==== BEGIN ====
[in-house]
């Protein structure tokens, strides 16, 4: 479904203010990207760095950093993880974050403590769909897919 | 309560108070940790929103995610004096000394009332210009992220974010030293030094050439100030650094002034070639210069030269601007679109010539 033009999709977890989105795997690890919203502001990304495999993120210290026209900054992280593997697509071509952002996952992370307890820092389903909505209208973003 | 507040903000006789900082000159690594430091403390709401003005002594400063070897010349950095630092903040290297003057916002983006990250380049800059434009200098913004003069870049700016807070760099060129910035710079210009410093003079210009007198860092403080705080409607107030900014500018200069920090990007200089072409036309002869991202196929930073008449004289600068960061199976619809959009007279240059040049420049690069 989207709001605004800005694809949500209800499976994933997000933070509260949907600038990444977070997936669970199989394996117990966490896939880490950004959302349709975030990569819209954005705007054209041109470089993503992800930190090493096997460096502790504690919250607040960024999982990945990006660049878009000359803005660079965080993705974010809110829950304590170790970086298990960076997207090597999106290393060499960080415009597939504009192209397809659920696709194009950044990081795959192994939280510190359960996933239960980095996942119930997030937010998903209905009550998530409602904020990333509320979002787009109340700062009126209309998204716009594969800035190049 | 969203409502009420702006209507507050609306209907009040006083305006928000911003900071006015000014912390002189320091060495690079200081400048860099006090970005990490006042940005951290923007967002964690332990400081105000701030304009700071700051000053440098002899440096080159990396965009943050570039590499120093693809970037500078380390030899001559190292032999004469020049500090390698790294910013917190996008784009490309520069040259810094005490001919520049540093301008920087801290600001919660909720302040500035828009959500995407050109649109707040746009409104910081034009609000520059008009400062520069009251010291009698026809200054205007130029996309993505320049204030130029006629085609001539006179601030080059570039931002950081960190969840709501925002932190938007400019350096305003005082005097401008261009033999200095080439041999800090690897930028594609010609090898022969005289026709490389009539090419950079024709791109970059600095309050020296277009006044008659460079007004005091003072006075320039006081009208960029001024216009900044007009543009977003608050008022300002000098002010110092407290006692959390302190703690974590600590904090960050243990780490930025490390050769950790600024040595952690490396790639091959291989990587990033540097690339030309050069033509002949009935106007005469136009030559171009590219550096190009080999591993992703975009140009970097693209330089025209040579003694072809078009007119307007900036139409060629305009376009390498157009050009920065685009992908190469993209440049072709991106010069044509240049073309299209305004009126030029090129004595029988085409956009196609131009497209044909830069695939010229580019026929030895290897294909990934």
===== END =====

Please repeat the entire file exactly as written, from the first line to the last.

[in-house]
């Protein structure tokens, strides 16, 4: 479904203010990207760095950093993880974050403590769909897919 | 309560108070940790929103995610004096000394009332210009992220974010030293030094050439100030650094002034070639210069030269601007679109010539 033009999709977890989105795997690890919203502001990304495999993120210290026209900054992280593997697509071509952002996952992370307890820092389903909505209208973003 | 507040903000006789900082000159690594430091403390709401003005002594400063070897010349950095630092903040290297003057916002983006990250380049800059434009200098913004003069870049700016807070760099060129910035710079210009410093003079210009007198860092403080705080409607107030900014500018200069920090990007200089072409036309002869991202196929930073008449004289600068960061199976619809959009007279240059040049420049690069 989207709001605004800005694809949500209800499976994933997000933070509260949907600038990444977070997936669970199989394996117990966490896939880490950004959302349709975030990569819209954005705007054209041109470089993503992800930190090493096997460096502790504690919250607040960024999982990945990006660049878009000359803005660079965080993705974010809110829950304590170790970086298990960076997207090597999106290393060499960080415009597939504009192209397809659920696709194009950044990081795959192994939280510190359960996933239960980095996942119930997030937010998903209905009550998530409602904020990333509320979002787009109340700062009126209309998204716009594969800035190049 | 969203409502009420702006209507507050609306209907009040006083305006928000911003900071006015000014912390002189320091060495690079200081400048860099006090970005990490006042940005951290923007967002964690332990400081105000701030304009700071700051000053440098002899440096080159990396965009943050570039590499120093693809970037500078380390030899001559190292032999004469020049500090390698790294910013917190996008784009490309520069040259810094005490001919520049540093301008920087801290600001919660909720302040500035828009959500995407050109649109707040746009409104910081034009609000520059008009400062520069009251010291009698026809200054205007130029996309993505320049204030130029006629085609001539006179601030080059570039931002950081960190969840709501925002932190938007400019350096305003005082005097401008261009033999200095080439041999800090690897930028594609010609090898022969005289026709490389009539090419950079024709791109970059600095309050020296277009006044008659460079007004005091003072006075320039006081009208960029001024216009900044007009543009977003608050008022300002000098002010110092407290006692959390302190703690974590600590904090960050243990780490930025490390050769950790600024040595952690490396790639091959291989990587990033540097690339030309050069033509002949009935106007005469136009030559171009590219550096190009080999591993992703975009140009970097693209330089025209040579003694072809078009007119307007900036139409060629305009376009390498157009050009920065685009992908190469993209440049072709991106010069044509240049073309299209305004009126030029090129004595029988085409956009196609131009497209044909830069695939010229580019026929030895290897294909990934």